Irving Plaza, NYC • 5.2.98
In the late 1970’s, a British man named Gary Webb had a waking nightmare. Webb envisioned a bleak future world where mankind assumed a role subordinate to that of the machine. Benign, mechanized companions known as Friends replaced flesh and blood mates, while the more sadistic robot annihilators roamed the Earth with no other purpose than to torture and destroy the men who created them. He then incorporated himself into this fantasy as a narrator and set it to a haunting electronic soundtrack. Creating the one-man band, Tubeway Army, that would serve as a vehicle to introduce his vision to the world, Webb gave himself an alter identity fitting of a brave “New Man.” Gary Numan released his first Tubeway Army record in 1979.
For the purpose of the rich, historical perspective from which Numan’s music deserves to be considered, it is crucial to note that when the first Tubeway Army single, “Are ‘Friends’ Electric?,” was released, it sounded like nothing else. Numan took the sterile, synthesizer music of Kraftwerk and developed a new wave of music that could expand on the “No Future” rhetoric of the punk movement. Within the context of what was happening in the underground at that time (British Punk, New York’s No Wave, West Coast Hardcore), the dark, stark beauty of Tubeway Army’s electronic soundscapes was about as avant-garde as you could get.
Twenty years later, Numan has remained a prominent fixture on the dark end of the electronic/industrial fringe, spawning various encomiums (Random, a Tribute to Gary Numan was released by Beggars Banquet last summer) and endless remixes of his work. Inspired by Joseph Michael Linsner’s futuristic, goth-vixen adventure comic, Dawn, he even composed and recorded a collection of songs meant to be an accompaniment to the Dawn comic: quite literally “Music to Read Dawn By.” But here in the States, Numan’s pop musical career was dwelling in the valley of “Where Are They Now?” until Cleopatra records dusted him off and relaunched his career with the February release of Exile, Numan’s best record, well, ever.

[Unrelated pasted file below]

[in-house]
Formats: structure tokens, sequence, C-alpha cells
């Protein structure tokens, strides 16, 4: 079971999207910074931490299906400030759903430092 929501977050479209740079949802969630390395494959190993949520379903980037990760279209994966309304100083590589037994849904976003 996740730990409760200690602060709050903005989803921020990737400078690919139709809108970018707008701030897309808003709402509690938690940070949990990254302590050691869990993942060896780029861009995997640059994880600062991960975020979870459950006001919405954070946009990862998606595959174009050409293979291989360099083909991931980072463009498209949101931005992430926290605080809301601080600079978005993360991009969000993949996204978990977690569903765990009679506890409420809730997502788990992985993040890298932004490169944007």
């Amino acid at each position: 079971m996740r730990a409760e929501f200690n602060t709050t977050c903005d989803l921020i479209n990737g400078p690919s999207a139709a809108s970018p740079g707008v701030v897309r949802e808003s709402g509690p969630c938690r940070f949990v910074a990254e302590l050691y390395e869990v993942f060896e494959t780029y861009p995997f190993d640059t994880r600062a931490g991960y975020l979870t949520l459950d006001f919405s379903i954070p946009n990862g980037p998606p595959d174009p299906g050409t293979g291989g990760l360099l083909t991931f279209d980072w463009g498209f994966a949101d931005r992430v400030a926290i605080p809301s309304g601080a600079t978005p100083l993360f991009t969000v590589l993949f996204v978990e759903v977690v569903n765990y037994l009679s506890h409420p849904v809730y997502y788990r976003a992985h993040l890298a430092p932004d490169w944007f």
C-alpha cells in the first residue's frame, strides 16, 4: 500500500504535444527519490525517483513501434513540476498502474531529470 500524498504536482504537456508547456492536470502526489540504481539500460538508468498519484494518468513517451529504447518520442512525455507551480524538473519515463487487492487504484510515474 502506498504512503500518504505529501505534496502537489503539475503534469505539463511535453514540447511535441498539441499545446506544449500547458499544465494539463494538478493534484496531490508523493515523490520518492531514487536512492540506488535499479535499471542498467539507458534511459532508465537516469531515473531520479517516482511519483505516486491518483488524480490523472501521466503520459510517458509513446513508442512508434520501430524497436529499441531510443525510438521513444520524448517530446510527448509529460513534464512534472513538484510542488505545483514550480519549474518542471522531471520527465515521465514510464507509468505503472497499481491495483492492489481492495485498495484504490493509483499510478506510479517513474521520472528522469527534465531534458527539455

Now officially out of exile, so to speak, Numan surfaced in New York in early May, where he performed his music for the first time in a decade to a capacity crowd at Irving Plaza. In anticipation of this show, I figured Numan’s performance could easily go either way: abysmal and pathetic or inspired and vital. Fortunately, it was the latter. In my experience, only Marilyn Manson, KMFDM, and Pig have provided emotionally cathartic, visceral musical performances of the caliber achieved by Numan.
Flanked by a four-piece band, and dressed to the nines in a long coat fashioned from an iridescent black fabric, Numan was immediate and commanding in his presence from the moment he took the stage. With a guitar strapped across his chest, Numan presented an engaging vision as he and his cohorts performed syncopated head banging in time to the thunderous dark rhythms of the opening song. Through the intensity of the music, coupled with the sheer physical spectacle and unrestrained passion of the musicians onstage, there was something akin to real danger in the air — all key ingredients that make for a great rock show. As a work, Exile most resembles a dark mirror image of Roxy Music’s Avalon. Numan’s new songs embrace the passion and purity of his early work, offering romantic meditations on love and loss, Heaven and Hell, hope and hopelessness. The prophetic “Dominion Day” (a dead ringer for Siouxsie’s “Cities in Dust”) was the second song of the evening, propelling the set into other strong selections from Exile such as the soporific lullaby, “Dead Heaven” and the touching “Absolution,” one of Numan’s few true love songs.
All of the commercial favorites were present and accounted for as well. “Cars,” his humorous take on our overwhelming reliance on the motor vehicle got a huge response, as did “Are ‘Friends’ Electric?,” still managing to sound fresh after so many years on the shelf. “Down in the Park,” probably Numan’s best-loved and certainly his most covered song, continues the story line begun in “Friends,” yet stands on its own as a post-apocalyptic scenario. Throughout the evening, Numan spoke with heartfelt gratitude to the audience who had come with such a ravenous hunger for his music. “I just never expected to make this kind of a come back,” he announced, authentically astonished that his fans had not cast him off during his long absence.
A gracious 20-minute encore tagged onto the one hour and thirty minute set seemed somewhat thematic. “We are so Fragile,” “Me, I Disconnect from You” and “We are Glass” gently emphasized Numan’s obsession with the emotional ramifications of isolation and his concerns that humanity find a way to come together. By staying true to himself at a point when the temptation to sell out must surely be at an all time high, Gary Numan provided New York City fans with one of the most dramatic and beautiful nights of real rock and roll so far this year.